There is no commonly accepted standard for comparing antidepressant-induced side effects. This study evaluates a clinician-administered scale, the Toronto Side Effect Scale (TSES), in a natural practice clinic.
We used the TSES to assess side effects in 193 depression patients who completed 8 weeks of treatment with either bupropion, moclobemide, paroxetine, sertraline, or venlafaxine.
Rates of remission (Hamilton Rating Scale for Depression [HRSD]
Since the addition of bupropion slow release (Zyban, GlaxoSmithKline, Mississauga) to the Department of National Defence (DND) smoking cessation program (Butt Out), utilizing bupropion (Zyban) in combination with behaviour modification counselling, the Directorate of Medical policy has received several anecdotal reports from pharmacists and Canadian Forces members attributing significant side effects to the use of Zyban. As a result, the DND wished to assess the benefits versus the risks of using Zyban as part of the smoking cessation program. Subsequently, a retrospective review of the use of Zyban within the Canadian Forces over a one-year period was solicited to assess current policies.
Surveys were sent to Canadian Forces members receiving Zyban between September 1, 1998 and August 31, 1999. Members were questioned about smoking history and current status, perceived effectiveness of bupropion and both positive and negative experiences with the drug. Those reporting side effects and who had consented were contacted for an interview to obtain further details and information regarding the use of medical resources and effects on job performance. Members of the Canadian Forces visiting a doctor due to side effects were asked for permission to review their medical charts.
Zyban was dispensed to approximately 1171 members over the one-year period and 357 responded to the survey. The point prevalence smoking cessation rate was 47% at the time of the survey and ex-smokers had been smoke-free for a mean of 181 days. Approximately 91% of ex-smokers and 52% of smokers found Zyban helpful in quitting. Side effects were reported by 252 members and 160 interviews were completed. Forty-three interviewees had seen a doctor because of side effects. Sixteen of the 43 charts were audited. Fifty-two respondents stated that side effects affected their ability to do their primary job. Two individuals were hospitalized for a total of six days.
In light of the demonstrated effectiveness of Zyban and the overwhelming health benefits associated with smoking cessation, it is recommended that the current policies of funding for the DND smoking cessation program be left in place. The impact of Zyban's side effects on job performance and medical resources should be minimized through close monitoring and Zyban prescriptions should be dispensed in two-week quantities.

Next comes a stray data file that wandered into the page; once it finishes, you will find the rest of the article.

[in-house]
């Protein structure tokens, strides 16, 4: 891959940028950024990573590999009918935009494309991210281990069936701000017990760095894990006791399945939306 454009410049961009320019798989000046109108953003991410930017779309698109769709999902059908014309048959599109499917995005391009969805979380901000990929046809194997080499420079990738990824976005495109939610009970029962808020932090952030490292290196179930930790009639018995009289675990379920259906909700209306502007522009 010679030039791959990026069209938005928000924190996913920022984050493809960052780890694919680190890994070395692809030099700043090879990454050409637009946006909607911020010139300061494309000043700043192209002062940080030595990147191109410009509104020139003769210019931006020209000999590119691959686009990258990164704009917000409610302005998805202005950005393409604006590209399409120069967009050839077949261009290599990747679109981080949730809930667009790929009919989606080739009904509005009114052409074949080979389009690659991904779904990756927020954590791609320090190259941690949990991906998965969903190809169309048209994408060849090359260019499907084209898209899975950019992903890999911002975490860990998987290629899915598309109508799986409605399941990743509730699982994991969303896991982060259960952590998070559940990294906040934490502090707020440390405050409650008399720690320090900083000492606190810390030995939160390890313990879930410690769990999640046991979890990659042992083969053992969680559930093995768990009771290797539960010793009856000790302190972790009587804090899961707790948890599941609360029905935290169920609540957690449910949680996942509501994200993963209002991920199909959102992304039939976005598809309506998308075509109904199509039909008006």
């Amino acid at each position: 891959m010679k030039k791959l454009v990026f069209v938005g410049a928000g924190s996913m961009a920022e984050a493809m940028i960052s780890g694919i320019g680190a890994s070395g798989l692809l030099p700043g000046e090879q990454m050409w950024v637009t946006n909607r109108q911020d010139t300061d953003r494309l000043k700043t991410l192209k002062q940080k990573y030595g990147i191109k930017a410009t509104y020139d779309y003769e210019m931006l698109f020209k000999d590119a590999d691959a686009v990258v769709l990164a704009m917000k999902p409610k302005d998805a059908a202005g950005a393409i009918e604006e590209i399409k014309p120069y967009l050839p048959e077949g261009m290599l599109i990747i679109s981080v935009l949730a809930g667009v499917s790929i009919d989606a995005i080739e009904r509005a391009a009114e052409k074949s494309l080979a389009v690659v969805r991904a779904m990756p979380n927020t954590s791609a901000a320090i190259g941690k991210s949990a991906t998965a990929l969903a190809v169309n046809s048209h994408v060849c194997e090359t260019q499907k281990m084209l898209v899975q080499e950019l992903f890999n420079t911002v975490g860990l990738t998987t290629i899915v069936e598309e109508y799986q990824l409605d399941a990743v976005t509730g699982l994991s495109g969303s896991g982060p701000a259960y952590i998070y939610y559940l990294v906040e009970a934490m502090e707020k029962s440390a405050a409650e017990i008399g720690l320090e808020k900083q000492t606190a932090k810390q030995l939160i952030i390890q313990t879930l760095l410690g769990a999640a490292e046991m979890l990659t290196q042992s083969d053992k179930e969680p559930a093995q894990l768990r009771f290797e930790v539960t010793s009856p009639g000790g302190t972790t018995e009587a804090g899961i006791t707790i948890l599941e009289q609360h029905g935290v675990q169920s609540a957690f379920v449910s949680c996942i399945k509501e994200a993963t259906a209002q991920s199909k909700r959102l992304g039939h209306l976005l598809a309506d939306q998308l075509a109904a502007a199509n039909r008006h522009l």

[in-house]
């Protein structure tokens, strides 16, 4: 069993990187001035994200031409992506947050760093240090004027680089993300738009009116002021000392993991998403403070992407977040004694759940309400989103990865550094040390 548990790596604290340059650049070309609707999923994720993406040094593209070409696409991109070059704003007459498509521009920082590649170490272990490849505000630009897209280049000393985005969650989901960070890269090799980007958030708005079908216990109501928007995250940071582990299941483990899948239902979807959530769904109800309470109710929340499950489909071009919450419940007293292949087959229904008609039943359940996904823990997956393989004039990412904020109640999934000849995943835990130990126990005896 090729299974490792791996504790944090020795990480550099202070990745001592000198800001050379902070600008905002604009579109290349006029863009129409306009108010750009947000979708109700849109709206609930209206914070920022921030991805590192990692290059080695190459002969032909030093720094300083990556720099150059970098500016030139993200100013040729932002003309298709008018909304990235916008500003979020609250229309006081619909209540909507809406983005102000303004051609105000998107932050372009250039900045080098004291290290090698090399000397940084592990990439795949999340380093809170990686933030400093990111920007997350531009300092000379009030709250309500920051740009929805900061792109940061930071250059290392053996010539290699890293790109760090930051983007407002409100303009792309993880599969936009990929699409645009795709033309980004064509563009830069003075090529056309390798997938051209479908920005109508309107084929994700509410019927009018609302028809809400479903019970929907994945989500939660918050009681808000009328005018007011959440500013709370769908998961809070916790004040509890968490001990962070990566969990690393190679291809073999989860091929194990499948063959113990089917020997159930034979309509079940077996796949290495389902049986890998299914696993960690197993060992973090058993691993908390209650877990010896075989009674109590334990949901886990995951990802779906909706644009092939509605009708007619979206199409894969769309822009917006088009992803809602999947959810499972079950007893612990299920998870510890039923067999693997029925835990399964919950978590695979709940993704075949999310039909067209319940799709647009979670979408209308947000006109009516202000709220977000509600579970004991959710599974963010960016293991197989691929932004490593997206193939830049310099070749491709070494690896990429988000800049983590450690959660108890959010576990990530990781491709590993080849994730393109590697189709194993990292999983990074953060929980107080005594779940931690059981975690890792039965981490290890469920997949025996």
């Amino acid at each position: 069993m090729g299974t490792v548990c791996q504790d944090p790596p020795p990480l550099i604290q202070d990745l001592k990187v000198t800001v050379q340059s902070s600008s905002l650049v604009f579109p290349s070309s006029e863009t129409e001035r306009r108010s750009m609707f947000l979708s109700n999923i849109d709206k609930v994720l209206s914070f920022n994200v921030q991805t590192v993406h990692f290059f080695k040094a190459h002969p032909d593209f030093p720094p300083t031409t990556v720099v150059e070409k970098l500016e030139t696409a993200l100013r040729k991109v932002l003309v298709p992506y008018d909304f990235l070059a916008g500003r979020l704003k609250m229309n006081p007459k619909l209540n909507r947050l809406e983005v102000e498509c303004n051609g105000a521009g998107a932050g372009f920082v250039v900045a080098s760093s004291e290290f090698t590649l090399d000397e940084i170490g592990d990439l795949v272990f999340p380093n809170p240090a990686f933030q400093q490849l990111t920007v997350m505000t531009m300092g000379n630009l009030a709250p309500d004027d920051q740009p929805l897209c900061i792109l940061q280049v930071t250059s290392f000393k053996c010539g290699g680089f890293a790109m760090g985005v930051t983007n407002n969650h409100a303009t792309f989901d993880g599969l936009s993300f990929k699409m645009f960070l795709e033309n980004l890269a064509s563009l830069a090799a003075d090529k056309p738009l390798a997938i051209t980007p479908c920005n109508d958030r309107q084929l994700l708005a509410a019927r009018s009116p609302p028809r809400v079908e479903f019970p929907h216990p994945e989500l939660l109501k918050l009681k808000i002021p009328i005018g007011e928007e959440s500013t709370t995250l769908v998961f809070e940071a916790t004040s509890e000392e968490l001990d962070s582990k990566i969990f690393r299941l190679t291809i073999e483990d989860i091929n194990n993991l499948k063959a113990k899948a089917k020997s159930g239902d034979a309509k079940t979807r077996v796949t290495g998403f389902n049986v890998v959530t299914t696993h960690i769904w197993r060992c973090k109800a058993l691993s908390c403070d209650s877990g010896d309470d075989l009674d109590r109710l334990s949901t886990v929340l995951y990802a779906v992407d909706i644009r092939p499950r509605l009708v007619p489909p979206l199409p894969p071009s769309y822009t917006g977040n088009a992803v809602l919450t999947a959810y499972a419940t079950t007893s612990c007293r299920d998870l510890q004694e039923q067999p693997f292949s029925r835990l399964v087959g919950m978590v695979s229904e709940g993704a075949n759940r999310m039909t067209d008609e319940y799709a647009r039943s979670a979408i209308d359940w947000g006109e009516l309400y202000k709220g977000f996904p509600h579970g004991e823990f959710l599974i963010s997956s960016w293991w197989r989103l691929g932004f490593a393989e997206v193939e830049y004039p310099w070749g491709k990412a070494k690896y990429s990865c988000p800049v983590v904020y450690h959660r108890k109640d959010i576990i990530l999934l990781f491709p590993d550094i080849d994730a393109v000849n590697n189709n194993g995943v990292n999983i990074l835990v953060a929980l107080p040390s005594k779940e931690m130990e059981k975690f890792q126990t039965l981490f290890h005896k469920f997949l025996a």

To investigate whether varenicline use was associated with increased risk of psychiatric adverse events, compared with bupropion, another drug used for smoking cessation.
We conducted a registry-based cohort study in Denmark, 2007-10, comparing new users of varenicline and bupropion in unmatched and 1 : 1 propensity score-matched analyses.
Using Cox regression, we estimated the hazard ratio (HR) of any psychiatric adverse event (emergency department visit or in-patient admission with a psychiatric diagnosis) within 30 days following treatment initiation. The unmatched and matched analyses correspond to conventional crude and fully adjusted analyses, respectively.
In unmatched analyses, there were 106 (0.18%) psychiatric adverse events among 59 790 varenicline users (rate 22 events per 1000 person-years), compared with 46 (0.26%) events among 17 936 bupropion users (rate 31 per 1000); the HR was 0.69 [95% confidence interval (CI): 0.49-0.98]. In propensity score-matched analyses, 39 (0.22%) events occurred among 17 935 varenicline users (rate 27 per 1000), compared with 46 (0.26%) events among 17 935 bupropion users (rate 31 per 1000); varenicline was not associated with increased risk of psychiatric adverse events (HR 0.85, 95% CI: 0.55-1.30). The overall rate of psychiatric adverse events was substantially higher among participants with a history of psychiatric disorder than in patients without such history; the risk associated with varenicline did not differ significantly by history of psychiatric disorder.
In Denmark, the risk of psychiatric adverse events diagnosed during an emergency department visit or in-patient admission was not significantly higher with varenicline use compared with bupropion.